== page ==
“The buildings are broken and falling down, and the stairs are practically non-existent,” says Chafe. “They’re full of graffiti and paintball splatter. It does suit the paintball scene perfectly I would imagine. It makes for a pretty sweet spot to poke around.”

People who visit the radar station should watch where they step though. It is a ruin after all, with rusting jagged metal lying around and decaying concrete steps ready to disintegrate under your feet.

You can get there via Logy Bay Road or by following the East Coast Trial.

Shawn Hayward

Red cliff radar site

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Inn of Olde

Sep 10 2009 Published by under Nooks & Crannies

67 Quidi Vidi Village Road

It’s a low-profile bar, nestled away at in Quidi Vidi Village, far from the booming bass of George Street, but people who step into the Inn of Olde come away with good memories and new friends, according to owner/operator Linda Hennebury.

She opened the bar 32 years ago with her husband to supplement the income from their declining grocery store. Since then her husband has passed on, and Hennebury is now the bar’s only staff, multi-tasking as a manager, bartender, waitress, cook, and friend.

“Everyone becomes friends once they come in here,” she says. “No one’s a stranger anymore.”

The Inn of Olde is popular with tourists who hear of it through old-fashioned word of mouth according to Hennebury, who says she got her first computer just last winter.

People bring items from foreign lands to grace the walls. Hennebury says she has 1956 spoons on display, with a box more yet to be hung. She’s also gotten buttons, license plates, T shirts, and fishing memorabilia.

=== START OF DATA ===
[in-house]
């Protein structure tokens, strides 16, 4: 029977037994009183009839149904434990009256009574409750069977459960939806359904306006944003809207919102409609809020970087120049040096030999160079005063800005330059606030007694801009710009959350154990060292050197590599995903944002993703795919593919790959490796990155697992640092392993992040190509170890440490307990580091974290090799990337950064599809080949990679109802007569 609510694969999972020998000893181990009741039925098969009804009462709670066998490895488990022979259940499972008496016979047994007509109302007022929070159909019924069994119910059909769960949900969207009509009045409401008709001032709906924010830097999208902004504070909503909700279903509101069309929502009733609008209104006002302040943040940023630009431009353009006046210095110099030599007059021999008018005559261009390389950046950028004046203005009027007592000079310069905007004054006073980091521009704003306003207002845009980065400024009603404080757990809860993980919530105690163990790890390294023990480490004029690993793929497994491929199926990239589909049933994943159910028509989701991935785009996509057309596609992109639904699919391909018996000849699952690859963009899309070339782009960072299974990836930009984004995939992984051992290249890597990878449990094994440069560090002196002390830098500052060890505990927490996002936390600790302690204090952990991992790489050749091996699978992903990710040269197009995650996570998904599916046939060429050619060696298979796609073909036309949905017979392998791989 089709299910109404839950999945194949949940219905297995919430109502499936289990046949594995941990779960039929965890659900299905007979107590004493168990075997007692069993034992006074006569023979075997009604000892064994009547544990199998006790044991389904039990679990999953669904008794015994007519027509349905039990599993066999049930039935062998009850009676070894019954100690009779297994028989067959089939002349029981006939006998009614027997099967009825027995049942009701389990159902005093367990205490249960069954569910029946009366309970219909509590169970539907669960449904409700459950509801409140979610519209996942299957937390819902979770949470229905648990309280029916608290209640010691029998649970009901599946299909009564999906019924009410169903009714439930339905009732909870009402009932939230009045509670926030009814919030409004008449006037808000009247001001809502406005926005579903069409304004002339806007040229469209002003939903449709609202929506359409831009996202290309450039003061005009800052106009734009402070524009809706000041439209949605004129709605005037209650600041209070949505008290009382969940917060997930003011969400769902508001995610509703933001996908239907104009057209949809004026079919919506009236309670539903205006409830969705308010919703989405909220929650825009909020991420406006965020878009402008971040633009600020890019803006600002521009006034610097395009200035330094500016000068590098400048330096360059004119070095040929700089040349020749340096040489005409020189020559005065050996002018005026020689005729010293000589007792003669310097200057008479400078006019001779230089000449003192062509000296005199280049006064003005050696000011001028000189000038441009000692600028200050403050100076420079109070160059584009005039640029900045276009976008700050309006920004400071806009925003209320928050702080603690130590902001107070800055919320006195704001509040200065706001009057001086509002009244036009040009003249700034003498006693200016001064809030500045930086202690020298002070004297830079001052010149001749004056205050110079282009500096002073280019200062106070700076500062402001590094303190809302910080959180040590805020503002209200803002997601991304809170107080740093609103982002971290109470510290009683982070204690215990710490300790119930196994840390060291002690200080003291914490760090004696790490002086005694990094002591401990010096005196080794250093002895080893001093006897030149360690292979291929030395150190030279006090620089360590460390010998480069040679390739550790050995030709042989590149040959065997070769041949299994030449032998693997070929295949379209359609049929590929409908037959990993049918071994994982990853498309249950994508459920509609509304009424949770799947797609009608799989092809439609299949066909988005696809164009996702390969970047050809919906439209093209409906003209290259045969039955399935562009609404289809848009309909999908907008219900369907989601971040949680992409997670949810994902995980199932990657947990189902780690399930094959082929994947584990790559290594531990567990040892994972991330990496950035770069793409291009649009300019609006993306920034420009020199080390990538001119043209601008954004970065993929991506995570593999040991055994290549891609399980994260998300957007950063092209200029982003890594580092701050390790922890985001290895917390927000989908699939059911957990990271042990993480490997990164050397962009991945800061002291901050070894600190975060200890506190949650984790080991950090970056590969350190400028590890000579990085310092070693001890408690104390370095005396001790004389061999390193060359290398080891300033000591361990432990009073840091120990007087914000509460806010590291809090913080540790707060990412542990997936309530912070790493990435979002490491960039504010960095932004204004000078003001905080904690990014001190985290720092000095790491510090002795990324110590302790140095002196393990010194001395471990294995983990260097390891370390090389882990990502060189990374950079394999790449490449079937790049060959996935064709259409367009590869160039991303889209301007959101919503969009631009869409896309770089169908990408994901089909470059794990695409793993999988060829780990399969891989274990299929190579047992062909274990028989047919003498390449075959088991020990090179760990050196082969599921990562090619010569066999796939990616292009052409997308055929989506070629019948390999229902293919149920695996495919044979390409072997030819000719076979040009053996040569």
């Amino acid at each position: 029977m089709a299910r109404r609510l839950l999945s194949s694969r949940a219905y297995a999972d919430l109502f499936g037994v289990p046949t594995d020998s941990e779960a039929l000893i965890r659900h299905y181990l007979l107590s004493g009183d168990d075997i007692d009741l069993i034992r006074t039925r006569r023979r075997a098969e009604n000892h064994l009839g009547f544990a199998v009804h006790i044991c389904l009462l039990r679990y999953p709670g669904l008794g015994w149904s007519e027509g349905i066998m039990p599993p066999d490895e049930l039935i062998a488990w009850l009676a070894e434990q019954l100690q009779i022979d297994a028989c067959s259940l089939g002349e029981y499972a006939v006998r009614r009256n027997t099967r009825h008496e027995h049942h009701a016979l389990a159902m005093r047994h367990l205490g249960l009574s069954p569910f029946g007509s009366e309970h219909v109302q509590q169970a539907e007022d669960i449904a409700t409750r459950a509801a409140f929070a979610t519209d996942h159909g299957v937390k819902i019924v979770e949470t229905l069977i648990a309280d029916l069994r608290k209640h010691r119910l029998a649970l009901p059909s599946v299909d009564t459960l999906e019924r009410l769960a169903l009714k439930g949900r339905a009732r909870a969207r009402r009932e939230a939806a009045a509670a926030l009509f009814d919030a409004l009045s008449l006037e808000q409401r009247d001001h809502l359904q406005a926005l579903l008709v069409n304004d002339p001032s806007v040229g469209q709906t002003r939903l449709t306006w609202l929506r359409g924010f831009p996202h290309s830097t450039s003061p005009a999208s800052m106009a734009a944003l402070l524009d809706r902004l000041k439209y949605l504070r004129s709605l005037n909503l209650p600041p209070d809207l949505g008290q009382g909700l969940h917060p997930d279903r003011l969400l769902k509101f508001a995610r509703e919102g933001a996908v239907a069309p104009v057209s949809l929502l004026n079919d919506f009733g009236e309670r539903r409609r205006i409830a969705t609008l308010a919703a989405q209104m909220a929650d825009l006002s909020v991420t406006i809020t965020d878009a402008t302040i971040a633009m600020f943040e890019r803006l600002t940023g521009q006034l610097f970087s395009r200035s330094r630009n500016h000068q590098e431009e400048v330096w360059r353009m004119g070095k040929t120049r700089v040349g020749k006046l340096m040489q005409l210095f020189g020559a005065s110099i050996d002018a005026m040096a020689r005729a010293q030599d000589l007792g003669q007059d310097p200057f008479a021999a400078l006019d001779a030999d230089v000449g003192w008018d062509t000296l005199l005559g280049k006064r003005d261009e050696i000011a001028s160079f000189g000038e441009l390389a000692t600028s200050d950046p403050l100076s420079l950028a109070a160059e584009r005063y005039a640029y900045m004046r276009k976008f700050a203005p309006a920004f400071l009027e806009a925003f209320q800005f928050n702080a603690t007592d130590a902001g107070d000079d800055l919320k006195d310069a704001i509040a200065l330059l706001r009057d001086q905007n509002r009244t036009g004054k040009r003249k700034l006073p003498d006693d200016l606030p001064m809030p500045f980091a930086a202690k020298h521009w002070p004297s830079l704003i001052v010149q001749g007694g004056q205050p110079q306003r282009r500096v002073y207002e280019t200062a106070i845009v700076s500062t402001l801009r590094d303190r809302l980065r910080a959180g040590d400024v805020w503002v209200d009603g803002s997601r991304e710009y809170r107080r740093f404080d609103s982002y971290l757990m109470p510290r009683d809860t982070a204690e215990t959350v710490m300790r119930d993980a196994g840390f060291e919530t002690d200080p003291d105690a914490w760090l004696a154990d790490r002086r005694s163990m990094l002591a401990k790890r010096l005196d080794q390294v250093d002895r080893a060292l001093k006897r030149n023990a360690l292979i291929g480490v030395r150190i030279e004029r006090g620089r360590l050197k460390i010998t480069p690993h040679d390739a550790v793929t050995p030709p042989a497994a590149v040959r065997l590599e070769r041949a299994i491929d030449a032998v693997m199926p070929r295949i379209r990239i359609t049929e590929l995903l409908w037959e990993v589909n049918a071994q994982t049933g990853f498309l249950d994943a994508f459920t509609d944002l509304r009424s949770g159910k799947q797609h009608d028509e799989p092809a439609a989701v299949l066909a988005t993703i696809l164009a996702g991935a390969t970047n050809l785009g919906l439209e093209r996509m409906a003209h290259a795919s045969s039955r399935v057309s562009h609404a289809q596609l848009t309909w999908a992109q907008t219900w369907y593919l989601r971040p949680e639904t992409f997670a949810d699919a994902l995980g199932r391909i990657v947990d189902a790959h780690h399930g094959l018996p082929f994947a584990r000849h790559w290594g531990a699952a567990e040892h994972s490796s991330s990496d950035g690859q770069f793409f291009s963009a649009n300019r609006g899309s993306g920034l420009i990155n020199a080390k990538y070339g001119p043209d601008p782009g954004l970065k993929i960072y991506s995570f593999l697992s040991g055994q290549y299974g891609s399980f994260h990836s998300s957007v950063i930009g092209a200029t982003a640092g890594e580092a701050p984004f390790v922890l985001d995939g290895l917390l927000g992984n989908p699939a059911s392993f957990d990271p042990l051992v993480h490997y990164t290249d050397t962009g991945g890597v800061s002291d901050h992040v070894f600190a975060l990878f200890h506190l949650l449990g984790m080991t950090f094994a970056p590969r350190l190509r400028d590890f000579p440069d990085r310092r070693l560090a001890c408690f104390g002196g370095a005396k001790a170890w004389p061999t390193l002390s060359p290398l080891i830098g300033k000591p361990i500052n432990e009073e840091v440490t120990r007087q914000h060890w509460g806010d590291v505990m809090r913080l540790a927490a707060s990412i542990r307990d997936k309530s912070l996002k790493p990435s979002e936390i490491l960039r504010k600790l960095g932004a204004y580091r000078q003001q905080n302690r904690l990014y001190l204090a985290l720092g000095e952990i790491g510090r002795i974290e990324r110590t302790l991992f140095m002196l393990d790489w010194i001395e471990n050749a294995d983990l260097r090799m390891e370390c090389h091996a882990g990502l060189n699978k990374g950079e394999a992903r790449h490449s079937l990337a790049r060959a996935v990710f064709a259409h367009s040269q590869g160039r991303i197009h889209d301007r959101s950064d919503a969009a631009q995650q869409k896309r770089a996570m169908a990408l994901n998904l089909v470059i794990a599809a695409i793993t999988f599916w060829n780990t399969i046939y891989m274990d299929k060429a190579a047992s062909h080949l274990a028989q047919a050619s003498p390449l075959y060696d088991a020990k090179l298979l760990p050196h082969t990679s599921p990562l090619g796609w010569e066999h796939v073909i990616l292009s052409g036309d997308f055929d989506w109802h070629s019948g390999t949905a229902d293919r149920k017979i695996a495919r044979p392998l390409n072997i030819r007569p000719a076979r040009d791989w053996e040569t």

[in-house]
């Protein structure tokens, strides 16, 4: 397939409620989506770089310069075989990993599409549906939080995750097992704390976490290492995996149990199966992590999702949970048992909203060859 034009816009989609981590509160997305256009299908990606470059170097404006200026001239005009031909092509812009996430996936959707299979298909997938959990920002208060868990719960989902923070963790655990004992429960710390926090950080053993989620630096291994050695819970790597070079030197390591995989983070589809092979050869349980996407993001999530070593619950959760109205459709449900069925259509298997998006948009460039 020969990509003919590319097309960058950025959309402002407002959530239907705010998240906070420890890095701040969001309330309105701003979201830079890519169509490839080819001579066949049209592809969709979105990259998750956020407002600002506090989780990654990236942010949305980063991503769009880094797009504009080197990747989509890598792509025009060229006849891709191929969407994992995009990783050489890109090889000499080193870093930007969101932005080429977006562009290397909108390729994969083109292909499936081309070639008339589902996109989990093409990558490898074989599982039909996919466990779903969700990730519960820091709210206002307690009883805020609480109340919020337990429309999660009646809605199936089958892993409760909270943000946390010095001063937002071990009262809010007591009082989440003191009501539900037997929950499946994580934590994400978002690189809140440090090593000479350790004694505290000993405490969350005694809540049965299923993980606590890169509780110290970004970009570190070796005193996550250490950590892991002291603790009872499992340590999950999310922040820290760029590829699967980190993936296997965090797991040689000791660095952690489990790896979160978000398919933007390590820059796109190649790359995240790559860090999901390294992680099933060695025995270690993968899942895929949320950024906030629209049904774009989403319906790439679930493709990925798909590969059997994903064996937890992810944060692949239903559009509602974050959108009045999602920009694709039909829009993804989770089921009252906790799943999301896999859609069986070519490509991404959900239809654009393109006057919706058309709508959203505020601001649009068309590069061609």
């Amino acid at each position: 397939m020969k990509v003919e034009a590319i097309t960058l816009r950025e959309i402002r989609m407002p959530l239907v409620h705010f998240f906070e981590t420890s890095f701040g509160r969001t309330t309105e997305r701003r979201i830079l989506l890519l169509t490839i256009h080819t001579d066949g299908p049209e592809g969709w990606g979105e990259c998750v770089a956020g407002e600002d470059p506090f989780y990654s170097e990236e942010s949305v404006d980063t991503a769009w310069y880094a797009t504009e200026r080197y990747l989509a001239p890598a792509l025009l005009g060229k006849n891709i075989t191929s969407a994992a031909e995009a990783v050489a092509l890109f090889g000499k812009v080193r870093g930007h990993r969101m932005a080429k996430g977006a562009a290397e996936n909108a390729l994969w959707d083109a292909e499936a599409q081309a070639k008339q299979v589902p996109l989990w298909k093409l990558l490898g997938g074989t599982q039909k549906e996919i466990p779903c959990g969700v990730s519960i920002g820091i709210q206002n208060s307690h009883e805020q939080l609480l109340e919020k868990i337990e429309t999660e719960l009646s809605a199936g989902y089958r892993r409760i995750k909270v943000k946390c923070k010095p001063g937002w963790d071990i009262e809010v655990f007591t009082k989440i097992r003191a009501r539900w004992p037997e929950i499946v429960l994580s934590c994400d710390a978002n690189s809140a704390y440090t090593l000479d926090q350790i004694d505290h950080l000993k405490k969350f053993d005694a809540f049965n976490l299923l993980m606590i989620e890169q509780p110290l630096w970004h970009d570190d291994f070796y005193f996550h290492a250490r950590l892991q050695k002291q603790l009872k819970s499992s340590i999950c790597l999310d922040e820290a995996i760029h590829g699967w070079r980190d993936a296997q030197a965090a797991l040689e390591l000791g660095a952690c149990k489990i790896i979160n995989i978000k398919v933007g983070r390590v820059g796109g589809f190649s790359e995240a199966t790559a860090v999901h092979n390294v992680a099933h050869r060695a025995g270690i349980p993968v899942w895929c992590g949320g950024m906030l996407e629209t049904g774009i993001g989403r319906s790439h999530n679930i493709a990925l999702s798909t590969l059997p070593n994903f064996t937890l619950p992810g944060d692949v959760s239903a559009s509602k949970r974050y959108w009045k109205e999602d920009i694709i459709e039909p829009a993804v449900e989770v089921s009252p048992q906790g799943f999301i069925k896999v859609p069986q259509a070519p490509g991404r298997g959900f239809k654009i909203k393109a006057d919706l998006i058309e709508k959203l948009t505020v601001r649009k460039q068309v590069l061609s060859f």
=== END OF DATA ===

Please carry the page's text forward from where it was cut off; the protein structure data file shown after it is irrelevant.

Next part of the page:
The bar has had some well-known visitors, including Jack Layton, Wayne Rostad, and Coronation Street actor Bruce Jones, who plays Hennebury’s favourite character, Les Battersby.

“That was grand,” she says. “He had a feed of lobster. They can’t afford lobster over in England.”

And if people feel unbalanced after their drink, it might not be from the alcohol.

“I’m the only one that has a slanted bar,” says Hennebury. “If you’re a tall fella and I’m short, I can stand up on one end and look you right straight in the eye.”

— Shawn Hayward
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Inn of Olde

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The Seal Tank

Aug 27 2009 Published by under Nooks & Crannies

Photo by Shawn Hayward

The Ocean Sciences Centre, Logy Bay

Seaworld is great if you want to see animals do tricks, but to catch a glimpse of a real research facility, bike (or drive) to Logy Bay and Memorial University’s Ocean Sciences Centre, where you’ll see seals dive and splash and bask in the sun, and it’s absolutely free.

Take a right from Logy Bay Road onto Marine Drive, then another right onto Marine Lab Drive, and you’ll see a circular structure with water tanks and a scenic view of the ocean.

People used to be able to take guided tours inside the laboratory until it was cancelled for safety reasons. Now visitors are limited to seeing the tanks outside, where they can get about 10 feet away from the seals.

Danielle Nichols, the centre’s research marketing manager, says the educational component of the centre is important.

“People learn about local marine life,” she says. “They can learn about everything from the biology of the seals, to the training we do.”

Workers at the centre play games with the seals to keep them mentally stimulated. They also do memory tests on them to learn more about how seals think.